This sort of measurement is what has been used to infer that a number of galaxies at z~2 may have been very massive in spite of being small in extent. As suggested above, this observation raises at least two problems, so astronomers would like to measure mass in a different way, just to be sure. Besides, perhaps the assumptions about the mass and luminosity distributions of the stars in such galaxies could be wrong.
Fortunately, there is another type of observation that can lead to good mass estimates, but it is much more difficult to make. This involves measuring the "dispersion" of velocities of stars in the galaxy. That is related to the distribution of stellar velocities. But since we can't distinguish individual stars at that distance we certainly can't measure their velocities (by very slight differences in stellar redshifts from the redshift of the galaxy as a whole).
Even though the measurement is difficult to make in practice, it's simple to describe. One simply looks at the width of a few absorption lines in the galaxy's spectrum. If the lines are wide, it means that individual stars have substantially different velocities, including a certain proportion which are quite large. This is, basically, the meaning of "dispersion".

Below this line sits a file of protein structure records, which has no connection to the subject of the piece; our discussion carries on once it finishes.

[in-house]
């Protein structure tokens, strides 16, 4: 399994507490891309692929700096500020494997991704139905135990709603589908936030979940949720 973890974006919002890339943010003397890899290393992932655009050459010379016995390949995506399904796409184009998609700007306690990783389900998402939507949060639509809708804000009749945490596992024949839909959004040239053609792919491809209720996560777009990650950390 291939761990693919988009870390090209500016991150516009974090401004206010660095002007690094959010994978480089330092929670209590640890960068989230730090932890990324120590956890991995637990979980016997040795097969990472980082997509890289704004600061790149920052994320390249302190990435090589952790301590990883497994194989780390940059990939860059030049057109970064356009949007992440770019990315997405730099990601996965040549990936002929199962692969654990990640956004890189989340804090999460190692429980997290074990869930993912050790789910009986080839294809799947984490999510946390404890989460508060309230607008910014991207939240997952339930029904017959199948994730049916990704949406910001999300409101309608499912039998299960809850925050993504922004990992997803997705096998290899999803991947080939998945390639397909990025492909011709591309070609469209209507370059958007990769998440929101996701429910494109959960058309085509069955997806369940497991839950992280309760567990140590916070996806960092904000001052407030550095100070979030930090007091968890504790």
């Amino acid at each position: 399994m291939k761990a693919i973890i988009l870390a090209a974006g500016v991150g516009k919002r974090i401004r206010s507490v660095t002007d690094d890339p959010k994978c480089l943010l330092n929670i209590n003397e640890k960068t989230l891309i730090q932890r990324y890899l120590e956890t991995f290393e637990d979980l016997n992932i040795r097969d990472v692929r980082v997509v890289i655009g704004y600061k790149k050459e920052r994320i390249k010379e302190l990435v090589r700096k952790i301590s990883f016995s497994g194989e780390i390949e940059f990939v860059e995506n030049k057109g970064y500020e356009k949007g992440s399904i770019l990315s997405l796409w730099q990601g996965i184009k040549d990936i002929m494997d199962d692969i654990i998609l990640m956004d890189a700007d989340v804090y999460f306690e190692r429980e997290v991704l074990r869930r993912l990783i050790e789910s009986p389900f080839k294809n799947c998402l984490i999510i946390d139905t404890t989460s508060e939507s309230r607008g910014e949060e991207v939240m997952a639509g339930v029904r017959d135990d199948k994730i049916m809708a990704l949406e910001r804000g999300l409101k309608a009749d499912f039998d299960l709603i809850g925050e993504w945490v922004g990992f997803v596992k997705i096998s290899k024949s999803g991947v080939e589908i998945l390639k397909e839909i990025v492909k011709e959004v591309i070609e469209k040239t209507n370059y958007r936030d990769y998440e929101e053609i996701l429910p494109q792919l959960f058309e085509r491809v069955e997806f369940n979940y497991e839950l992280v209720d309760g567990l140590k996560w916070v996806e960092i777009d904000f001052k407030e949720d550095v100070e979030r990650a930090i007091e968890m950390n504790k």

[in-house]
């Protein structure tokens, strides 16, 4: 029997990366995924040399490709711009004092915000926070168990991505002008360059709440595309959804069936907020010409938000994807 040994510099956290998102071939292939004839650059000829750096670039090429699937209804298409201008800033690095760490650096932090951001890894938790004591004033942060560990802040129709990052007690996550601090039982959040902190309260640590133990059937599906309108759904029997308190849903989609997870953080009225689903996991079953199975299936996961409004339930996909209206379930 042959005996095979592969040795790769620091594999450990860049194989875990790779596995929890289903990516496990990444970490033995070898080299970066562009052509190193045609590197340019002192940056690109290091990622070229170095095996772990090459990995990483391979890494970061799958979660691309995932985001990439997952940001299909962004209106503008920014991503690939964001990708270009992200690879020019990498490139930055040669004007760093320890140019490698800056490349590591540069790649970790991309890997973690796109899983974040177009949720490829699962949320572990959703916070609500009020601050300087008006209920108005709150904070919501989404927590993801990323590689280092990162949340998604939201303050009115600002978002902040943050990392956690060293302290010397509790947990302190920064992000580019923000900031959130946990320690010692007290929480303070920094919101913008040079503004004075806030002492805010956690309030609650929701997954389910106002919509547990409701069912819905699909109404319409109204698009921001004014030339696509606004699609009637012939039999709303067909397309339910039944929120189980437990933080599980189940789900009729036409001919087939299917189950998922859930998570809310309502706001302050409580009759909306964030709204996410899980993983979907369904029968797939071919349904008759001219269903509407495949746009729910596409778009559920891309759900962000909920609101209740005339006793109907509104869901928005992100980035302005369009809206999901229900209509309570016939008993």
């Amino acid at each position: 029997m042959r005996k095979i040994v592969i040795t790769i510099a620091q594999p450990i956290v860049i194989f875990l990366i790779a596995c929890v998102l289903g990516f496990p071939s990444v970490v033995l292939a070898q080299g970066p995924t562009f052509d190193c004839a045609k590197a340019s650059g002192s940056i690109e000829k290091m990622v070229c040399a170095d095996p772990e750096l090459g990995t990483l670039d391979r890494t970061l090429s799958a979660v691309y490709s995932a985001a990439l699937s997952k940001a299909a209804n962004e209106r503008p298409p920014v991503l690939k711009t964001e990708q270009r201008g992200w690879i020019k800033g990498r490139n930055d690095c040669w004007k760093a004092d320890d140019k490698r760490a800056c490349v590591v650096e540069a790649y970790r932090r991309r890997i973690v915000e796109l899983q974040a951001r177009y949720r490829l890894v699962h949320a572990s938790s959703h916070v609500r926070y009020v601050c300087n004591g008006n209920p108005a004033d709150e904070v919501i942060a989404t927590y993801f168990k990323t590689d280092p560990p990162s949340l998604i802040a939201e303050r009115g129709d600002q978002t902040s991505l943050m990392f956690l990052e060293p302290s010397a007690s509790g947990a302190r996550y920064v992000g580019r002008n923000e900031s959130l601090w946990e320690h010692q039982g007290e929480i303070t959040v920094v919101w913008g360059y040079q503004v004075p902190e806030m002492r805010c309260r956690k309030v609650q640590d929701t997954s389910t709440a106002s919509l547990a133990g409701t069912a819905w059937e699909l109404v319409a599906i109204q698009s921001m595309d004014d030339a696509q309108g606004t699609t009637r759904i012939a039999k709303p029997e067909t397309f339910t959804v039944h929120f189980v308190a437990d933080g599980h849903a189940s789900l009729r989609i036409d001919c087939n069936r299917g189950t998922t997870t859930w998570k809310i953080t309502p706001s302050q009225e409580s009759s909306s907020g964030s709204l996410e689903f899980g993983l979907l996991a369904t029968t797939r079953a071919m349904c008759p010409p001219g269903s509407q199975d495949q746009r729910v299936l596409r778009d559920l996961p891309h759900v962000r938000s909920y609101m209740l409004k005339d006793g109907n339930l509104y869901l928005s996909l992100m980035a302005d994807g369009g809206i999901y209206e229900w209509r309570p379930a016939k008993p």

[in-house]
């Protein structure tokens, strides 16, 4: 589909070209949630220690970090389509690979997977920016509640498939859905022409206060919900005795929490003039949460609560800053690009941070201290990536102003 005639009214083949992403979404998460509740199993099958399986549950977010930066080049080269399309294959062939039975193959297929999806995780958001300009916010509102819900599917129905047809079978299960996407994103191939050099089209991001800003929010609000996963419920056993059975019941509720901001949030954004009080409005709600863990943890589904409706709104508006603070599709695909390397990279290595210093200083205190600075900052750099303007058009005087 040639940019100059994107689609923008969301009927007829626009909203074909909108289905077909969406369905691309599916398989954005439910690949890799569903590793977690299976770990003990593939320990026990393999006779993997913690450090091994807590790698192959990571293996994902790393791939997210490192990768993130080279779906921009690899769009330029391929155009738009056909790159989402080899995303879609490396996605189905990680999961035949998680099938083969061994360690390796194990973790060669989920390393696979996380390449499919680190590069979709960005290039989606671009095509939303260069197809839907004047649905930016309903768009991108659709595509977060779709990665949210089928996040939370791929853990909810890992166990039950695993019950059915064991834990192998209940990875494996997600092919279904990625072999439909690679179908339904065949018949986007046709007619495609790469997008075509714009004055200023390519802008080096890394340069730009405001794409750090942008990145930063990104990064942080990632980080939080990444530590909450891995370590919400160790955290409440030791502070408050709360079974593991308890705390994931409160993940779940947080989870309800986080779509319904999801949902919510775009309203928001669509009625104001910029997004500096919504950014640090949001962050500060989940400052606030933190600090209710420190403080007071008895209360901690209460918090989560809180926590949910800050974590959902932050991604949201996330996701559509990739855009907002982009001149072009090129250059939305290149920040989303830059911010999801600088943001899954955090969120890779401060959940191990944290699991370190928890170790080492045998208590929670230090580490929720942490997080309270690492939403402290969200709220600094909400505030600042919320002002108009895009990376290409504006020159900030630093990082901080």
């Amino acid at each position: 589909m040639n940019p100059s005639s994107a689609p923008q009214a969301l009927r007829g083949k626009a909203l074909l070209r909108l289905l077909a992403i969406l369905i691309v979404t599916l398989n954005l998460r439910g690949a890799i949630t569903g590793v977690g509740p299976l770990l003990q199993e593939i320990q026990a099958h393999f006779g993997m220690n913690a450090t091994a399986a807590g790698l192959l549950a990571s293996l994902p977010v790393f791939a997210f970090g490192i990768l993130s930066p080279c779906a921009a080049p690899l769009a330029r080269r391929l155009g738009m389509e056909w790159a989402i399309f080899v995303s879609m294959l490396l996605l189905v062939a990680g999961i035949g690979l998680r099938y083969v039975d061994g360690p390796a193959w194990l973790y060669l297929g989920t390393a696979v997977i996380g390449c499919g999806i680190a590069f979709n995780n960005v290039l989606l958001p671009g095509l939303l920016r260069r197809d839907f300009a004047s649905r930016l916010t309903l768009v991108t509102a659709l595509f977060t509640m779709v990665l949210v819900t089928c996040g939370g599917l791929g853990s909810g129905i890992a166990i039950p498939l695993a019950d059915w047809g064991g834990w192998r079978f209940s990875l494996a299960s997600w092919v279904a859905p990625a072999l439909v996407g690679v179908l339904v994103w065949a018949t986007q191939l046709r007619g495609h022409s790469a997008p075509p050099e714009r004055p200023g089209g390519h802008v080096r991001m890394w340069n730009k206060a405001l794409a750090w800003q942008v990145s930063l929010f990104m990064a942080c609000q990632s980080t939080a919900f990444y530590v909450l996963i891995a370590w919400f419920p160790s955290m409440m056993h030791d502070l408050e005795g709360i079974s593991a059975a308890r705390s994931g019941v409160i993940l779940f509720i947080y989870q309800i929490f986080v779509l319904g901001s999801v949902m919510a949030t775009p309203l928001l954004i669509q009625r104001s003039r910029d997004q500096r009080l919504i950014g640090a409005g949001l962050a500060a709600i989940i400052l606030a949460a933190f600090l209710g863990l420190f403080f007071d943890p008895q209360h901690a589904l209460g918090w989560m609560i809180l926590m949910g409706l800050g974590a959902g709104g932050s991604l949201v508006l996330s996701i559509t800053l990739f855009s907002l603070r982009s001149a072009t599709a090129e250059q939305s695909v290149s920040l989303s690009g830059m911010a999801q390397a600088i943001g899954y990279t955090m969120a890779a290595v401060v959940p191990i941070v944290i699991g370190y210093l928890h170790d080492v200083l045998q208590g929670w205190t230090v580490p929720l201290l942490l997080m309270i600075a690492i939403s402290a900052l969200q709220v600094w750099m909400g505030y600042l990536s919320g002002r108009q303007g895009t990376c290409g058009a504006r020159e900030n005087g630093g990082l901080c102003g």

From the relative number stars with high velocities one can infer the total mass. This yields what is called the "dynamical" mass of the galaxy. What the present research found is simply that the dynamical mass of 1255-0 is pretty close to the known photometric mass.
Why is it that lots of high-velocity stars indicates a substantial mass? Just fairly basic physics, based on two of Newton's laws. (If you're a physicist, you learned this a long time ago, so it's "obvious".) The first is Newton's law of gravitation, which is F=G×M×m/r2. This describes the gravitational force (F) between two objects having masses M and m separated by a distance r. G is a certain constant called, of course, the gravitational constant. This can be applied to a galaxy with mass M and one of its stars, with mass m, where r is the distance from the star to the center of mass of the galaxy.
The other law is Newton's second law of motion, which says F=ma. F is, again, the gravitational force of the galaxy, m is the mass of a particular star, and a is the acceleration of the star due to the force. (F and a are actually "vector" quantities, of couse, meaning they have a direction in 3-space.) You can think of the acceleration of an object as a way of measuring the force acting on it.